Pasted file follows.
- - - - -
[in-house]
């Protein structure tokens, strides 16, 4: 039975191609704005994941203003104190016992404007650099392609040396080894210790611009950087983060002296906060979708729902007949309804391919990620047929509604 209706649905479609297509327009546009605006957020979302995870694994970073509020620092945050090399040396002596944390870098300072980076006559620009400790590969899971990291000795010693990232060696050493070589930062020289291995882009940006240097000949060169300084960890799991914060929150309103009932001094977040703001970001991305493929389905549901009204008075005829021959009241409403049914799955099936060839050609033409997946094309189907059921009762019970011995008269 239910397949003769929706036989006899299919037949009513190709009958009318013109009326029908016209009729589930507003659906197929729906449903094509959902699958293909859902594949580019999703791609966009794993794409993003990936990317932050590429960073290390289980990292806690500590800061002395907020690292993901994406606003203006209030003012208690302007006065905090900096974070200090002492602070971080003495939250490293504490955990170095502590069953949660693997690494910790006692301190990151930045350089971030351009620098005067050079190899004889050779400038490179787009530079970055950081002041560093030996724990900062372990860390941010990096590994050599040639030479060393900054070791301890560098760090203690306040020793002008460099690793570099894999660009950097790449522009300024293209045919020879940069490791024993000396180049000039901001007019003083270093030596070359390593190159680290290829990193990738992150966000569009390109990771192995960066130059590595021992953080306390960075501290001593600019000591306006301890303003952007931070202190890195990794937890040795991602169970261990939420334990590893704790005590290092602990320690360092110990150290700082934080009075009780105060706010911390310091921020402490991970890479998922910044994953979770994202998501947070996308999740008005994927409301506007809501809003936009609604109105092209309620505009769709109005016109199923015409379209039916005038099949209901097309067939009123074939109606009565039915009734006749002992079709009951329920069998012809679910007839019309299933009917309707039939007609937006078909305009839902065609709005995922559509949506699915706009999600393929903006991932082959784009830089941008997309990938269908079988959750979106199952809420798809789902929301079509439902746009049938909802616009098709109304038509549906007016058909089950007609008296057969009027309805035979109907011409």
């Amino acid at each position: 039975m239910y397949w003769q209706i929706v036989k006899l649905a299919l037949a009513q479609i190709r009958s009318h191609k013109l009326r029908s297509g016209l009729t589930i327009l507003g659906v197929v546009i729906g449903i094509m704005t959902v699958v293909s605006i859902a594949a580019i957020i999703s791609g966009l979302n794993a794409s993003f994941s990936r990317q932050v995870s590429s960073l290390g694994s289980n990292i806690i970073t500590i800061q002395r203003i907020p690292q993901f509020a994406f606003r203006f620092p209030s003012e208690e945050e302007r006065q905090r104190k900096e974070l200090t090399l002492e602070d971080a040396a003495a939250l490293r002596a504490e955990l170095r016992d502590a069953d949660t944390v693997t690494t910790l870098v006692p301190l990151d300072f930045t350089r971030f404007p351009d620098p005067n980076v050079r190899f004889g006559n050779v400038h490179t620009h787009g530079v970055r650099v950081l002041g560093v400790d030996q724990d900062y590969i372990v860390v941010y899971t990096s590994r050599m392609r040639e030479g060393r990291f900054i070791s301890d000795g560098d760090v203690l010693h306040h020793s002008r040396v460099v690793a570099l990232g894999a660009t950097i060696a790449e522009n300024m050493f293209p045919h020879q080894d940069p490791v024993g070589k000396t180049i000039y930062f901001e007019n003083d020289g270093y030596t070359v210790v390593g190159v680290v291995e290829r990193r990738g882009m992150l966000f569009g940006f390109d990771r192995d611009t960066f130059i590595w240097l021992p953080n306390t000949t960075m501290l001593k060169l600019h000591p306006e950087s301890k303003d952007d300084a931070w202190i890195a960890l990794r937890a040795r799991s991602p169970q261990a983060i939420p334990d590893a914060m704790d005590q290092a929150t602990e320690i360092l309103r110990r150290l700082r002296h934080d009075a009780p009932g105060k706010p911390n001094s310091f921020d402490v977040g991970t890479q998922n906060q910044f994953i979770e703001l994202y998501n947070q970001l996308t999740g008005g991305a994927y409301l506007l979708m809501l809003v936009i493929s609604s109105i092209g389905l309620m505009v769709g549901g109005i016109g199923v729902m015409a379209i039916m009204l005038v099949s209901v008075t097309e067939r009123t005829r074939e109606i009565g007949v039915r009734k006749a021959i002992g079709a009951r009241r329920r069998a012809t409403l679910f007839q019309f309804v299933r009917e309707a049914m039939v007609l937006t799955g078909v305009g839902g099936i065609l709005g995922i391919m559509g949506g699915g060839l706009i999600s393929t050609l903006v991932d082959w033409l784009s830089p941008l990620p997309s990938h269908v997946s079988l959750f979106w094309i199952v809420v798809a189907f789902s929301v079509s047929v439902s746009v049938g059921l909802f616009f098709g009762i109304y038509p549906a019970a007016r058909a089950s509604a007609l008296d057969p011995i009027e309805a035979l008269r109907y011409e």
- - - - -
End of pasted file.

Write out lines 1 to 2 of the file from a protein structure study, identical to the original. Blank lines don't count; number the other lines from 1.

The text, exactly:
[in-house]
């Protein structure tokens, strides 16, 4: 039975191609704005994941203003104190016992404007650099392609040396080894210790611009950087983060002296906060979708729902007949309804391919990620047929509604 209706649905479609297509327009546009605006957020979302995870694994970073509020620092945050090399040396002596944390870098300072980076006559620009400790590969899971990291000795010693990232060696050493070589930062020289291995882009940006240097000949060169300084960890799991914060929150309103009932001094977040703001970001991305493929389905549901009204008075005829021959009241409403049914799955099936060839050609033409997946094309189907059921009762019970011995008269 239910397949003769929706036989006899299919037949009513190709009958009318013109009326029908016209009729589930507003659906197929729906449903094509959902699958293909859902594949580019999703791609966009794993794409993003990936990317932050590429960073290390289980990292806690500590800061002395907020690292993901994406606003203006209030003012208690302007006065905090900096974070200090002492602070971080003495939250490293504490955990170095502590069953949660693997690494910790006692301190990151930045350089971030351009620098005067050079190899004889050779400038490179787009530079970055950081002041560093030996724990900062372990860390941010990096590994050599040639030479060393900054070791301890560098760090203690306040020793002008460099690793570099894999660009950097790449522009300024293209045919020879940069490791024993000396180049000039901001007019003083270093030596070359390593190159680290290829990193990738992150966000569009390109990771192995960066130059590595021992953080306390960075501290001593600019000591306006301890303003952007931070202190890195990794937890040795991602169970261990939420334990590893704790005590290092602990320690360092110990150290700082934080009075009780105060706010911390310091921020402490991970890479998922910044994953979770994202998501947070996308999740008005994927409301506007809501809003936009609604109105092209309620505009769709109005016109199923015409379209039916005038099949209901097309067939009123074939109606009565039915009734006749002992079709009951329920069998012809679910007839019309299933009917309707039939007609937006078909305009839902065609709005995922559509949506699915706009999600393929903006991932082959784009830089941008997309990938269908079988959750979106199952809420798809789902929301079509439902746009049938909802616009098709109304038509549906007016058909089950007609008296057969009027309805035979109907011409």